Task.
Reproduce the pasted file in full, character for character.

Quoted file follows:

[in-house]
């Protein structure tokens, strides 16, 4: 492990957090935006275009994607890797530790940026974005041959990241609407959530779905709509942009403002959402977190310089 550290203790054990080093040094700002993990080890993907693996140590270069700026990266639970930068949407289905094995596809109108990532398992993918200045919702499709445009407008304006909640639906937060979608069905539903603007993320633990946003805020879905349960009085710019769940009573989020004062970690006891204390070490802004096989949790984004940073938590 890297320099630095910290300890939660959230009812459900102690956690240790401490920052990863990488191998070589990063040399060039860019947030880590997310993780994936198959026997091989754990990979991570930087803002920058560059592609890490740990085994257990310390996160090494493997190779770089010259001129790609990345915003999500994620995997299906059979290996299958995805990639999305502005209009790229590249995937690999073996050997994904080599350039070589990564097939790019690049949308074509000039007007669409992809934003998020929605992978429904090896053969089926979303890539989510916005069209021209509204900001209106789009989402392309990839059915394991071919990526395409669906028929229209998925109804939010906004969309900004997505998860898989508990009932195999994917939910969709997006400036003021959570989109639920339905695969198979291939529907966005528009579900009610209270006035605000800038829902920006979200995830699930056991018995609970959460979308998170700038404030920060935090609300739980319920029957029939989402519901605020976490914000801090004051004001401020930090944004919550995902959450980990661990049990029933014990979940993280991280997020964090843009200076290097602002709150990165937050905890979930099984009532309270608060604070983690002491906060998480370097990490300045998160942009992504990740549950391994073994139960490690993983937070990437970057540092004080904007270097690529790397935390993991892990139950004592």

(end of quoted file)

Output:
[in-house]
């Protein structure tokens, strides 16, 4: 492990957090935006275009994607890797530790940026974005041959990241609407959530779905709509942009403002959402977190310089 550290203790054990080093040094700002993990080890993907693996140590270069700026990266639970930068949407289905094995596809109108990532398992993918200045919702499709445009407008304006909640639906937060979608069905539903603007993320633990946003805020879905349960009085710019769940009573989020004062970690006891204390070490802004096989949790984004940073938590 890297320099630095910290300890939660959230009812459900102690956690240790401490920052990863990488191998070589990063040399060039860019947030880590997310993780994936198959026997091989754990990979991570930087803002920058560059592609890490740990085994257990310390996160090494493997190779770089010259001129790609990345915003999500994620995997299906059979290996299958995805990639999305502005209009790229590249995937690999073996050997994904080599350039070589990564097939790019690049949308074509000039007007669409992809934003998020929605992978429904090896053969089926979303890539989510916005069209021209509204900001209106789009989402392309990839059915394991071919990526395409669906028929229209998925109804939010906004969309900004997505998860898989508990009932195999994917939910969709997006400036003021959570989109639920339905695969198979291939529907966005528009579900009610209270006035605000800038829902920006979200995830699930056991018995609970959460979308998170700038404030920060935090609300739980319920029957029939989402519901605020976490914000801090004051004001401020930090944004919550995902959450980990661990049990029933014990979940993280991280997020964090843009200076290097602002709150990165937050905890979930099984009532309270608060604070983690002491906060998480370097990490300045998160942009992504990740549950391994073994139960490690993983937070990437970057540092004080904007270097690529790397935390993991892990139950004592």